The reduced market share of FHA and non-agency mortgages made the private mortgage insurance industry more important for the first-time homebuyer market in the second quarter.  Private mortgage insurers financed 38% of first-time homebuyers, up from 30% in the first quarter, and a new record for the industry.

Differentiated Impact Across the Country

While the COVID-19 pandemic had a generally negative impact on the first-time homebuyer market (for example, we found that the number of rate locks by potential first-time homebuyers decreased by 27% in April from March and 48 states reported lower rate locks), its impact was not uniform across states.  A total of 35 states and Puerto Rico (Figure 9) reported fewer first-time homebuyers compared to the same period a year ago, but 16 states reported more first-time homebuyers.  The most negatively impacted states either saw significantly higher amounts of Covid-19 cases (Massachusetts, Michigan, and New York) or implemented stay-at-home orders (Pennsylvania).  States with smaller populations tended to avoid the worst impact of the pandemic.  The pace of recovery also could be very different depending on the timing and success in getting the virus under control, as well as each state’s exposure to impacted industries such as travel, tourism, and energy.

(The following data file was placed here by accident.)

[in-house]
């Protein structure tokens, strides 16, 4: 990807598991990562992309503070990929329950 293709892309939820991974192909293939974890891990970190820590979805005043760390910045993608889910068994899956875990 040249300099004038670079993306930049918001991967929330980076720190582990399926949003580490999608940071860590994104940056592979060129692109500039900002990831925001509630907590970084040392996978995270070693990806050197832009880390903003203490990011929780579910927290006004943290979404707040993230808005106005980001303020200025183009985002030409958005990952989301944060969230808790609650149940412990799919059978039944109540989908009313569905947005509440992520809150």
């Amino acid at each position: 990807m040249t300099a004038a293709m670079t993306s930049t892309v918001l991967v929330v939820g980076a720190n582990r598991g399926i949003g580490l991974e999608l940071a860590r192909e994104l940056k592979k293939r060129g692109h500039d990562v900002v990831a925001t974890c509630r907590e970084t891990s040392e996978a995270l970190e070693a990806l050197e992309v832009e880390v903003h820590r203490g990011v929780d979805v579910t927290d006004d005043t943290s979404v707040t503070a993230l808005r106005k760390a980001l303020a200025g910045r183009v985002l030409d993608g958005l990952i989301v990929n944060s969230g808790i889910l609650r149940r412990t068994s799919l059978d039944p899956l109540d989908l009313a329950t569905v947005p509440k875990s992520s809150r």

Released in June, the First-Time Homebuyer Market Q1 Takeaways used the rate lock volume data provided by Optimal Blue, a product pricing engine (PPE) used by mortgage lenders that lock around 34% of all completed mortgages, to understand the real-time trend in the first-time homebuyer market.  Rate locks occur early in the mortgage origination process and typically result in home sales and loan closing within one to two months.  The content below continues that effort to look at trends in the first-time homebuyer market in the period between May and July.

Ready to Move